Two things. One, the cloned FTDI subcomponents are in and of themselves essentially indefensible. The notion of "unclean hands" absolutely applies here. Two, that notion further applies to the manufacturer who included the cloned subcomponent in their product. To use a car metaphor, if a car is supposed to use a Bosch-made airbag sensor that has been well-tested and proven to be reliable, but the manufacturer instead knowingly uses counterfeit sensors, they open themselves up to enormous risk in any situation where the reliability of those counterfeit sensors has been called into question. They cannot rely upon any of the due diligence that Bosch has done, nor can they point to Bosch as being at fault. Furthermore, even if they point to the counterfeit manufacturer as being at fault, they themselves end up taking on some of that blame as well, for knowingly having included their product in their car.

No question about the manufacturer being at fault, nor can Bosch be sued for the failure of something they didn't make if it fails in a collision... except if Bosch releases an update 'firmware' for the vehicles that then sees your counterfeit airbag sensor and disables it from functioning at all even though it actually did function (although perhaps not to spec) and might well have saved your life in that accident that, because it didn't function at all due to Bosch's actions, wound you up with a crushed chest, minus one lung, and unable to ever walk again. It would probably be pretty easy, in that case, to prove that while the device may not have been up to spec, it might well have prevented damage that wasn't prevented because of Bosch's actions in totally disabling the device.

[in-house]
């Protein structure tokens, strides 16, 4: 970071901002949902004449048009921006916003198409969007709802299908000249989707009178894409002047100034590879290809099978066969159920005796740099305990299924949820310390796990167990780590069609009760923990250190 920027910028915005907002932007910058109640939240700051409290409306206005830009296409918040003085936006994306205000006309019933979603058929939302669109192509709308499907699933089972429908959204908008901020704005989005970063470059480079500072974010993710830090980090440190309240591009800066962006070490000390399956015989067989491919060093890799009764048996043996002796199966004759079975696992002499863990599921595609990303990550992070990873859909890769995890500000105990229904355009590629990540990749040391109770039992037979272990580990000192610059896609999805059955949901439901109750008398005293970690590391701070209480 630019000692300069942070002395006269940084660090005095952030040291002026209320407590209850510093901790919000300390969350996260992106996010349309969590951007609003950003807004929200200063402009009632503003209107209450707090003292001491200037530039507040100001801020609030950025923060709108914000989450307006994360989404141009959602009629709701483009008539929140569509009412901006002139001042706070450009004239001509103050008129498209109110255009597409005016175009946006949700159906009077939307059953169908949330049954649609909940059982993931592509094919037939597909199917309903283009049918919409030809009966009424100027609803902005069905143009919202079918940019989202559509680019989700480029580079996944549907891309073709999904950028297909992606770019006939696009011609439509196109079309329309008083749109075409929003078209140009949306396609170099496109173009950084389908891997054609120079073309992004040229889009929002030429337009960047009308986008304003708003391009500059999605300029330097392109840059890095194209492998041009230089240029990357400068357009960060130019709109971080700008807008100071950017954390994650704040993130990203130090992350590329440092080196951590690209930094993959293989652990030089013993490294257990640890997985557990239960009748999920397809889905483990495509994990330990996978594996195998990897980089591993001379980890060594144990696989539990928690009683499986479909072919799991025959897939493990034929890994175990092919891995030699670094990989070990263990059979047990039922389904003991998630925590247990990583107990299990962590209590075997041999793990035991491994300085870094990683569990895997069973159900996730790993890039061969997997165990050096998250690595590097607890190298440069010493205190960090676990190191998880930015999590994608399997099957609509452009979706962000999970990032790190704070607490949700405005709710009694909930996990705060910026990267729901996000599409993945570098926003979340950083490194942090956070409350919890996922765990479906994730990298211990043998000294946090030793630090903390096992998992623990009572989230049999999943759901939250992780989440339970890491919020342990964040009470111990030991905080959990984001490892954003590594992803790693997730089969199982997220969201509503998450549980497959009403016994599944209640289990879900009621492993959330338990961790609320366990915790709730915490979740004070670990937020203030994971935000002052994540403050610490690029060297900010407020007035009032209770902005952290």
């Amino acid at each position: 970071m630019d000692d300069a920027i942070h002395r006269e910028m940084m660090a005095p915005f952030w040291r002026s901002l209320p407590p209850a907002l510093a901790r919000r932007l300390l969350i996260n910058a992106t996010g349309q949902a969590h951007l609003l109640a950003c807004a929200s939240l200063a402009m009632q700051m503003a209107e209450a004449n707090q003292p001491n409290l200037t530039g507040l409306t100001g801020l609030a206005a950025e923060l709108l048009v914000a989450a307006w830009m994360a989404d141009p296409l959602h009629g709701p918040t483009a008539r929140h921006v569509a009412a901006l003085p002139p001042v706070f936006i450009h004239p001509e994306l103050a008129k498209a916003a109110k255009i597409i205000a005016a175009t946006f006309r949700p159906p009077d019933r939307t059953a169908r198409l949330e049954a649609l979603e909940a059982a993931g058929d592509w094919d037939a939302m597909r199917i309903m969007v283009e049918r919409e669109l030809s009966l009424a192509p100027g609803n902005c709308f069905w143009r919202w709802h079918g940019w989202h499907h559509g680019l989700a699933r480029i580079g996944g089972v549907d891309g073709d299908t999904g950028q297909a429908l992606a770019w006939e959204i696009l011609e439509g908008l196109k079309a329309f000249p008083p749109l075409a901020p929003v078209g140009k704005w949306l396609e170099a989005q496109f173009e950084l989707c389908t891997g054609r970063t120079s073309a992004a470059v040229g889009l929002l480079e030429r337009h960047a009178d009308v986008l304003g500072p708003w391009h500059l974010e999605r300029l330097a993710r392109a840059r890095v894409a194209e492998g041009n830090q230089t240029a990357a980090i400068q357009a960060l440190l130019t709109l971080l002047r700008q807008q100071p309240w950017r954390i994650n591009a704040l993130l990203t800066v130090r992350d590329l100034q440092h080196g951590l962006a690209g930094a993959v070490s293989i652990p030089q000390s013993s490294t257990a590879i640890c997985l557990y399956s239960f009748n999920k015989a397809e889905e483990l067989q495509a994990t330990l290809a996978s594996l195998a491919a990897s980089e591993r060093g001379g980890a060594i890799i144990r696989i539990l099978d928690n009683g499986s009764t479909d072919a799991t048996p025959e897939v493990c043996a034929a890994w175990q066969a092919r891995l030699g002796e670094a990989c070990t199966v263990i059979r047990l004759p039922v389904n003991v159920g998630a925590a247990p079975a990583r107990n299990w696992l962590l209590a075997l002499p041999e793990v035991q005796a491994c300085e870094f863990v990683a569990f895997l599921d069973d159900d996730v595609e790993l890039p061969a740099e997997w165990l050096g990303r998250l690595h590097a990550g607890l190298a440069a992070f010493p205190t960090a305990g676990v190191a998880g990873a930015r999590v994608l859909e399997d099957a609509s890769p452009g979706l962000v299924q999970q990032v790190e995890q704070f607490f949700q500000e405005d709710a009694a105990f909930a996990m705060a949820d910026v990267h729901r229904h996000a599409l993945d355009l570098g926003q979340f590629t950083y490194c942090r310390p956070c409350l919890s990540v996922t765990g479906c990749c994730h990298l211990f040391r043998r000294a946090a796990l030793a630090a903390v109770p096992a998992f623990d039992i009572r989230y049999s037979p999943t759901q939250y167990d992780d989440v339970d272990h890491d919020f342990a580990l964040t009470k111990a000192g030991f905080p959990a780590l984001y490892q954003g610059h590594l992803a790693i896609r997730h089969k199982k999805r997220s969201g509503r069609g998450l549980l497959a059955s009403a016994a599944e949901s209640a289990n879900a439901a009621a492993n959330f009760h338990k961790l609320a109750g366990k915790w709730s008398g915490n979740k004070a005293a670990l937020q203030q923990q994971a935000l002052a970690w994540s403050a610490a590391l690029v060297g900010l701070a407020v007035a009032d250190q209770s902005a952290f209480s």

Comment Re:Is this legal? (Score 1) 700

They didn't destroy anything, the fine summary is wrong. They temporarily and reversibly altered a writable configuration area to prevent the malfunctioning device from further malfunctioning.